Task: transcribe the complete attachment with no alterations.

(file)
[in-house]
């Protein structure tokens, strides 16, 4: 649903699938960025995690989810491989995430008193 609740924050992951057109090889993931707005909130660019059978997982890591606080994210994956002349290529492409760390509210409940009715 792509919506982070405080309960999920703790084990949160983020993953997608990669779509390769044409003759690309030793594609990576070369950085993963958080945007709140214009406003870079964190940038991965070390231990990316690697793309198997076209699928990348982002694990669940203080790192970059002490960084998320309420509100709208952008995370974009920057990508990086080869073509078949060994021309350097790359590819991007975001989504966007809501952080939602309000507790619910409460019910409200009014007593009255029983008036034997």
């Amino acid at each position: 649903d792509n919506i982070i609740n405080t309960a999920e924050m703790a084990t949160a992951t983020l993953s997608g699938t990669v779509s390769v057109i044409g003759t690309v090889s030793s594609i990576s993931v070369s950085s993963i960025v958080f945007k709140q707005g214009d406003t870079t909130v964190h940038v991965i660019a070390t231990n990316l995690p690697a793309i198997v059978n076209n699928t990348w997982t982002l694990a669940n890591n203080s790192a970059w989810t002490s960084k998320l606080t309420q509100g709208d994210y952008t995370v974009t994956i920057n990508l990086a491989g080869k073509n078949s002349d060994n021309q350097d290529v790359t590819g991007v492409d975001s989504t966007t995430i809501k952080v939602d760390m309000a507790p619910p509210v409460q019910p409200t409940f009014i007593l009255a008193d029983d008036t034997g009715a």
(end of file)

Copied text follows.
[in-house]
């Protein structure tokens, strides 16, 4: 649903699938960025995690989810491989995430008193 609740924050992951057109090889993931707005909130660019059978997982890591606080994210994956002349290529492409760390509210409940009715 792509919506982070405080309960999920703790084990949160983020993953997608990669779509390769044409003759690309030793594609990576070369950085993963958080945007709140214009406003870079964190940038991965070390231990990316690697793309198997076209699928990348982002694990669940203080790192970059002490960084998320309420509100709208952008995370974009920057990508990086080869073509078949060994021309350097790359590819991007975001989504966007809501952080939602309000507790619910409460019910409200009014007593009255029983008036034997």
């Amino acid at each position: 649903d792509n919506i982070i609740n405080t309960a999920e924050m703790a084990t949160a992951t983020l993953s997608g699938t990669v779509s390769v057109i044409g003759t690309v090889s030793s594609i990576s993931v070369s950085s993963i960025v958080f945007k709140q707005g214009d406003t870079t909130v964190h940038v991965i660019a070390t231990n990316l995690p690697a793309i198997v059978n076209n699928t990348w997982t982002l694990a669940n890591n203080s790192a970059w989810t002490s960084k998320l606080t309420q509100g709208d994210y952008t995370v974009t994956i920057n990508l990086a491989g080869k073509n078949s002349d060994n021309q350097d290529v790359t590819g991007v492409d975001s989504t966007t995430i809501k952080v939602d760390m309000a507790p619910p509210v409460q019910p409200t409940f009014i007593l009255a008193d029983d008036t034997g009715a």